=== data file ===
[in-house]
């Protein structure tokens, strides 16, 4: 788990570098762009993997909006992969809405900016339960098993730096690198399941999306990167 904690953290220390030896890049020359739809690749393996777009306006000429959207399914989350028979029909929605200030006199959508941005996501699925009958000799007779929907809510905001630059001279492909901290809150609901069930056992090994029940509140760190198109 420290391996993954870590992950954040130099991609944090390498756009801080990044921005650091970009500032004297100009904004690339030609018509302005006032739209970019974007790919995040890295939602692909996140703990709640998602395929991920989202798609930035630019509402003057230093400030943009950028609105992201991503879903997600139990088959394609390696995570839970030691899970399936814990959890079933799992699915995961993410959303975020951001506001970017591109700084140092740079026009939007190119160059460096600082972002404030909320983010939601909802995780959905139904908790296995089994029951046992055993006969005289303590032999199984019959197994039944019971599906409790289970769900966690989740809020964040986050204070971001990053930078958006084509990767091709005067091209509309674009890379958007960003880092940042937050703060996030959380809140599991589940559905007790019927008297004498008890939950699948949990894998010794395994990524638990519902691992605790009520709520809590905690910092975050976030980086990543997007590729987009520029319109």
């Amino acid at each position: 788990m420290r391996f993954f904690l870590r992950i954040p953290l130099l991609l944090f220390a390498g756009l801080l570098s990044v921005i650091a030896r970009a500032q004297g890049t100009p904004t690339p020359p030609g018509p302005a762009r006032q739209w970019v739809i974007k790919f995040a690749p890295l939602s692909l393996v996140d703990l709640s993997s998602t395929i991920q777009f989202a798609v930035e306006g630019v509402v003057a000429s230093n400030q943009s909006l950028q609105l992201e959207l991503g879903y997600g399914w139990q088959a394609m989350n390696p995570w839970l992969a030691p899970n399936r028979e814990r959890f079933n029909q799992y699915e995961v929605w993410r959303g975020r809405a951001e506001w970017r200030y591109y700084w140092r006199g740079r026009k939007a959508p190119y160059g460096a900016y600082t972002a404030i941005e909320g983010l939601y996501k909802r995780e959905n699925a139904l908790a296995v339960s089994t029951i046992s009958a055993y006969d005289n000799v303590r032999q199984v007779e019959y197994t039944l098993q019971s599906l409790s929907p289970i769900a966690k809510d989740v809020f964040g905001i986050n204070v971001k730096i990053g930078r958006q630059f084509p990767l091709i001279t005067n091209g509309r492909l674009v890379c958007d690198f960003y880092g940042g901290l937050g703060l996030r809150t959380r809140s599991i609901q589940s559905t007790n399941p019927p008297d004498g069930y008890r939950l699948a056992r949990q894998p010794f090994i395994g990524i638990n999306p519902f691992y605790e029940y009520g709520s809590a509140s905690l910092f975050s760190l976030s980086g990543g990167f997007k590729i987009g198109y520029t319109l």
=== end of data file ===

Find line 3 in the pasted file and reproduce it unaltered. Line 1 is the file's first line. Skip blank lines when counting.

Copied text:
């Amino acid at each position: 788990m420290r391996f993954f904690l870590r992950i954040p953290l130099l991609l944090f220390a390498g756009l801080l570098s990044v921005i650091a030896r970009a500032q004297g890049t100009p904004t690339p020359p030609g018509p302005a762009r006032q739209w970019v739809i974007k790919f995040a690749p890295l939602s692909l393996v996140d703990l709640s993997s998602t395929i991920q777009f989202a798609v930035e306006g630019v509402v003057a000429s230093n400030q943009s909006l950028q609105l992201e959207l991503g879903y997600g399914w139990q088959a394609m989350n390696p995570w839970l992969a030691p899970n399936r028979e814990r959890f079933n029909q799992y699915e995961v929605w993410r959303g975020r809405a951001e506001w970017r200030y591109y700084w140092r006199g740079r026009k939007a959508p190119y160059g460096a900016y600082t972002a404030i941005e909320g983010l939601y996501k909802r995780e959905n699925a139904l908790a296995v339960s089994t029951i046992s009958a055993y006969d005289n000799v303590r032999q199984v007779e019959y197994t039944l098993q019971s599906l409790s929907p289970i769900a966690k809510d989740v809020f964040g905001i986050n204070v971001k730096i990053g930078r958006q630059f084509p990767l091709i001279t005067n091209g509309r492909l674009v890379c958007d690198f960003y880092g940042g901290l937050g703060l996030r809150t959380r809140s599991i609901q589940s559905t007790n399941p019927p008297d004498g069930y008890r939950l699948a056992r949990q894998p010794f090994i395994g990524i638990n999306p519902f691992y605790e029940y009520g709520s809590a509140s905690l910092f975050s760190l976030s980086g990543g990167f997007k590729i987009g198109y520029t319109l």